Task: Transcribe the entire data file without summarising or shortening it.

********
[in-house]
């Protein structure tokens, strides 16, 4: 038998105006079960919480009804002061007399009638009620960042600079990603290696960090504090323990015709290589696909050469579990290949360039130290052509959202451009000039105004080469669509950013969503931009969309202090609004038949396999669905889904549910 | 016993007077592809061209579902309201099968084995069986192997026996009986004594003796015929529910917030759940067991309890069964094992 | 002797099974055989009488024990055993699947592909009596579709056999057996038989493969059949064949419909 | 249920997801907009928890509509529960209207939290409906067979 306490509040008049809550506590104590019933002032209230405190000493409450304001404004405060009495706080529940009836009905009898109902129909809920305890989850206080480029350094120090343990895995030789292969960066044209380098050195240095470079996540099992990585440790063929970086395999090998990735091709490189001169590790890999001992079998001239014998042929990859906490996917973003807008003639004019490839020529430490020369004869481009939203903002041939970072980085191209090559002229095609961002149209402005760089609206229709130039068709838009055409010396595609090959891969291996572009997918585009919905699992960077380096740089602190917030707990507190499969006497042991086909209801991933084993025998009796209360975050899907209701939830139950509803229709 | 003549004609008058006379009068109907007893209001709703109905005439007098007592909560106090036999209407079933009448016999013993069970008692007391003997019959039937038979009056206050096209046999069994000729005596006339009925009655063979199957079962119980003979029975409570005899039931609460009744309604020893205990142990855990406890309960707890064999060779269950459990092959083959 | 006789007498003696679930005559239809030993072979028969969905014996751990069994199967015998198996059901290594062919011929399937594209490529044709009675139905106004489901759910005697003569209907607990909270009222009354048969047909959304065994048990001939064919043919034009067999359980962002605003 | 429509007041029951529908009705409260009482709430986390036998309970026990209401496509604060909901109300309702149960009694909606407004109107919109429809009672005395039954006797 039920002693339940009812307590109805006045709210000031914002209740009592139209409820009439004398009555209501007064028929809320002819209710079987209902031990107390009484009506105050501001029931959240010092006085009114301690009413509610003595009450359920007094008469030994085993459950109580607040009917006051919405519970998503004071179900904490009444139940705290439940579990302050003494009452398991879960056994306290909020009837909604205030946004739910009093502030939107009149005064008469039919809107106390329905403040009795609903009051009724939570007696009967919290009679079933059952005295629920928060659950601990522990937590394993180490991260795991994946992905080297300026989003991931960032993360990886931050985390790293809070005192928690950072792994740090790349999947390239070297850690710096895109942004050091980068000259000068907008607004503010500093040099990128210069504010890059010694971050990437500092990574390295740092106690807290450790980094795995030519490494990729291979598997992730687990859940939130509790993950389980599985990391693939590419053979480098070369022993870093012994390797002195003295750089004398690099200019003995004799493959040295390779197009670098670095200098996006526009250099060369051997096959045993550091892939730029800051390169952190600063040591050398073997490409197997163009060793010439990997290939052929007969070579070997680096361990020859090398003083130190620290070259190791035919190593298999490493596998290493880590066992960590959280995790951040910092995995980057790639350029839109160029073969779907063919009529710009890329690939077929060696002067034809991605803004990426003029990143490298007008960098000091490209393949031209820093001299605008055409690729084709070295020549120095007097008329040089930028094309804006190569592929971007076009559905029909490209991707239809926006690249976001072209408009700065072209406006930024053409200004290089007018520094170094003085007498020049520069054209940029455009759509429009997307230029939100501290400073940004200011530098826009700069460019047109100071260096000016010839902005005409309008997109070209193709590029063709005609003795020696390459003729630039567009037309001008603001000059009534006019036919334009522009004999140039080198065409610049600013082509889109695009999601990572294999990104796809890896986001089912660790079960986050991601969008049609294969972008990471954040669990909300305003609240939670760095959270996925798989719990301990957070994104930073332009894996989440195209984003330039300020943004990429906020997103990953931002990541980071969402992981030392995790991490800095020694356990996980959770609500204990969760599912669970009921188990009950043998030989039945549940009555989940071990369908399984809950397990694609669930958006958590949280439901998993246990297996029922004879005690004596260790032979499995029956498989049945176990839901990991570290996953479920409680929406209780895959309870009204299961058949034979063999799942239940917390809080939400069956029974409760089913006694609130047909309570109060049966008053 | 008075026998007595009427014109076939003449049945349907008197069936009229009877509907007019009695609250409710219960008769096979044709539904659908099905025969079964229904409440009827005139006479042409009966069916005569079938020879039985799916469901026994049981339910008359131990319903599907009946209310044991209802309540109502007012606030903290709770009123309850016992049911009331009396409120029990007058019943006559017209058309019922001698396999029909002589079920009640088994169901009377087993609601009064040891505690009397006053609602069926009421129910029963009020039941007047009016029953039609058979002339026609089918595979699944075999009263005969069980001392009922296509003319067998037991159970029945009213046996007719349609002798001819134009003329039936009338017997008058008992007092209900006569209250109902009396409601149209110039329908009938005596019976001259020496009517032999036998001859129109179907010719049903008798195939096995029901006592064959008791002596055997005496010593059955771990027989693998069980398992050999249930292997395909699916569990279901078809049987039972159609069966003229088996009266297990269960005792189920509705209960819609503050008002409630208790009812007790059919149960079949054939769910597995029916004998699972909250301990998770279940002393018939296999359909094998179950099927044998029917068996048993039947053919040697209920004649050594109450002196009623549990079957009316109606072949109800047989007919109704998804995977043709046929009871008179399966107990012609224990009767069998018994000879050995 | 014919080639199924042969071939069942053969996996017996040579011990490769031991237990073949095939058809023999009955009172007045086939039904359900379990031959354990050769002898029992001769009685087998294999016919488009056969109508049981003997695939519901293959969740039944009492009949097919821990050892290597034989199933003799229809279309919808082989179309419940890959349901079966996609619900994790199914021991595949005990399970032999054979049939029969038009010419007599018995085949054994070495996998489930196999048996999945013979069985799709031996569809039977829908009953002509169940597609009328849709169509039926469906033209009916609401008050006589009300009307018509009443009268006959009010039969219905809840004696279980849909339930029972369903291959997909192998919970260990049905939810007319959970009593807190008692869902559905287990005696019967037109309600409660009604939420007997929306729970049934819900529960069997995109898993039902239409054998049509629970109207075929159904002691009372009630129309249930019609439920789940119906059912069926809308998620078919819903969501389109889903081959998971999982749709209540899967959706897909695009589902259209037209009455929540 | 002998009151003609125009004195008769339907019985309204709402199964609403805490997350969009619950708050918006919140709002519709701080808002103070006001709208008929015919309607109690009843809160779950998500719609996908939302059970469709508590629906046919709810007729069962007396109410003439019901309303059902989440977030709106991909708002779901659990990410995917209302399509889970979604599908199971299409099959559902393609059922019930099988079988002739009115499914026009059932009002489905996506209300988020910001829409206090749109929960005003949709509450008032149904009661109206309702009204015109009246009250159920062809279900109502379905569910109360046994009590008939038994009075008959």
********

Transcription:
[in-house]
């Protein structure tokens, strides 16, 4: 038998105006079960919480009804002061007399009638009620960042600079990603290696960090504090323990015709290589696909050469579990290949360039130290052509959202451009000039105004080469669509950013969503931009969309202090609004038949396999669905889904549910 | 016993007077592809061209579902309201099968084995069986192997026996009986004594003796015929529910917030759940067991309890069964094992 | 002797099974055989009488024990055993699947592909009596579709056999057996038989493969059949064949419909 | 249920997801907009928890509509529960209207939290409906067979 306490509040008049809550506590104590019933002032209230405190000493409450304001404004405060009495706080529940009836009905009898109902129909809920305890989850206080480029350094120090343990895995030789292969960066044209380098050195240095470079996540099992990585440790063929970086395999090998990735091709490189001169590790890999001992079998001239014998042929990859906490996917973003807008003639004019490839020529430490020369004869481009939203903002041939970072980085191209090559002229095609961002149209402005760089609206229709130039068709838009055409010396595609090959891969291996572009997918585009919905699992960077380096740089602190917030707990507190499969006497042991086909209801991933084993025998009796209360975050899907209701939830139950509803229709 | 003549004609008058006379009068109907007893209001709703109905005439007098007592909560106090036999209407079933009448016999013993069970008692007391003997019959039937038979009056206050096209046999069994000729005596006339009925009655063979199957079962119980003979029975409570005899039931609460009744309604020893205990142990855990406890309960707890064999060779269950459990092959083959 | 006789007498003696679930005559239809030993072979028969969905014996751990069994199967015998198996059901290594062919011929399937594209490529044709009675139905106004489901759910005697003569209907607990909270009222009354048969047909959304065994048990001939064919043919034009067999359980962002605003 | 429509007041029951529908009705409260009482709430986390036998309970026990209401496509604060909901109300309702149960009694909606407004109107919109429809009672005395039954006797 039920002693339940009812307590109805006045709210000031914002209740009592139209409820009439004398009555209501007064028929809320002819209710079987209902031990107390009484009506105050501001029931959240010092006085009114301690009413509610003595009450359920007094008469030994085993459950109580607040009917006051919405519970998503004071179900904490009444139940705290439940579990302050003494009452398991879960056994306290909020009837909604205030946004739910009093502030939107009149005064008469039919809107106390329905403040009795609903009051009724939570007696009967919290009679079933059952005295629920928060659950601990522990937590394993180490991260795991994946992905080297300026989003991931960032993360990886931050985390790293809070005192928690950072792994740090790349999947390239070297850690710096895109942004050091980068000259000068907008607004503010500093040099990128210069504010890059010694971050990437500092990574390295740092106690807290450790980094795995030519490494990729291979598997992730687990859940939130509790993950389980599985990391693939590419053979480098070369022993870093012994390797002195003295750089004398690099200019003995004799493959040295390779197009670098670095200098996006526009250099060369051997096959045993550091892939730029800051390169952190600063040591050398073997490409197997163009060793010439990997290939052929007969070579070997680096361990020859090398003083130190620290070259190791035919190593298999490493596998290493880590066992960590959280995790951040910092995995980057790639350029839109160029073969779907063919009529710009890329690939077929060696002067034809991605803004990426003029990143490298007008960098000091490209393949031209820093001299605008055409690729084709070295020549120095007097008329040089930028094309804006190569592929971007076009559905029909490209991707239809926006690249976001072209408009700065072209406006930024053409200004290089007018520094170094003085007498020049520069054209940029455009759509429009997307230029939100501290400073940004200011530098826009700069460019047109100071260096000016010839902005005409309008997109070209193709590029063709005609003795020696390459003729630039567009037309001008603001000059009534006019036919334009522009004999140039080198065409610049600013082509889109695009999601990572294999990104796809890896986001089912660790079960986050991601969008049609294969972008990471954040669990909300305003609240939670760095959270996925798989719990301990957070994104930073332009894996989440195209984003330039300020943004990429906020997103990953931002990541980071969402992981030392995790991490800095020694356990996980959770609500204990969760599912669970009921188990009950043998030989039945549940009555989940071990369908399984809950397990694609669930958006958590949280439901998993246990297996029922004879005690004596260790032979499995029956498989049945176990839901990991570290996953479920409680929406209780895959309870009204299961058949034979063999799942239940917390809080939400069956029974409760089913006694609130047909309570109060049966008053 | 008075026998007595009427014109076939003449049945349907008197069936009229009877509907007019009695609250409710219960008769096979044709539904659908099905025969079964229904409440009827005139006479042409009966069916005569079938020879039985799916469901026994049981339910008359131990319903599907009946209310044991209802309540109502007012606030903290709770009123309850016992049911009331009396409120029990007058019943006559017209058309019922001698396999029909002589079920009640088994169901009377087993609601009064040891505690009397006053609602069926009421129910029963009020039941007047009016029953039609058979002339026609089918595979699944075999009263005969069980001392009922296509003319067998037991159970029945009213046996007719349609002798001819134009003329039936009338017997008058008992007092209900006569209250109902009396409601149209110039329908009938005596019976001259020496009517032999036998001859129109179907010719049903008798195939096995029901006592064959008791002596055997005496010593059955771990027989693998069980398992050999249930292997395909699916569990279901078809049987039972159609069966003229088996009266297990269960005792189920509705209960819609503050008002409630208790009812007790059919149960079949054939769910597995029916004998699972909250301990998770279940002393018939296999359909094998179950099927044998029917068996048993039947053919040697209920004649050594109450002196009623549990079957009316109606072949109800047989007919109704998804995977043709046929009871008179399966107990012609224990009767069998018994000879050995 | 014919080639199924042969071939069942053969996996017996040579011990490769031991237990073949095939058809023999009955009172007045086939039904359900379990031959354990050769002898029992001769009685087998294999016919488009056969109508049981003997695939519901293959969740039944009492009949097919821990050892290597034989199933003799229809279309919808082989179309419940890959349901079966996609619900994790199914021991595949005990399970032999054979049939029969038009010419007599018995085949054994070495996998489930196999048996999945013979069985799709031996569809039977829908009953002509169940597609009328849709169509039926469906033209009916609401008050006589009300009307018509009443009268006959009010039969219905809840004696279980849909339930029972369903291959997909192998919970260990049905939810007319959970009593807190008692869902559905287990005696019967037109309600409660009604939420007997929306729970049934819900529960069997995109898993039902239409054998049509629970109207075929159904002691009372009630129309249930019609439920789940119906059912069926809308998620078919819903969501389109889903081959998971999982749709209540899967959706897909695009589902259209037209009455929540 | 002998009151003609125009004195008769339907019985309204709402199964609403805490997350969009619950708050918006919140709002519709701080808002103070006001709208008929015919309607109690009843809160779950998500719609996908939302059970469709508590629906046919709810007729069962007396109410003439019901309303059902989440977030709106991909708002779901659990990410995917209302399509889970979604599908199971299409099959559902393609059922019930099988079988002739009115499914026009059932009002489905996506209300988020910001829409206090749109929960005003949709509450008032149904009661109206309702009204015109009246009250159920062809279900109502379905569910109360046994009590008939038994009075008959």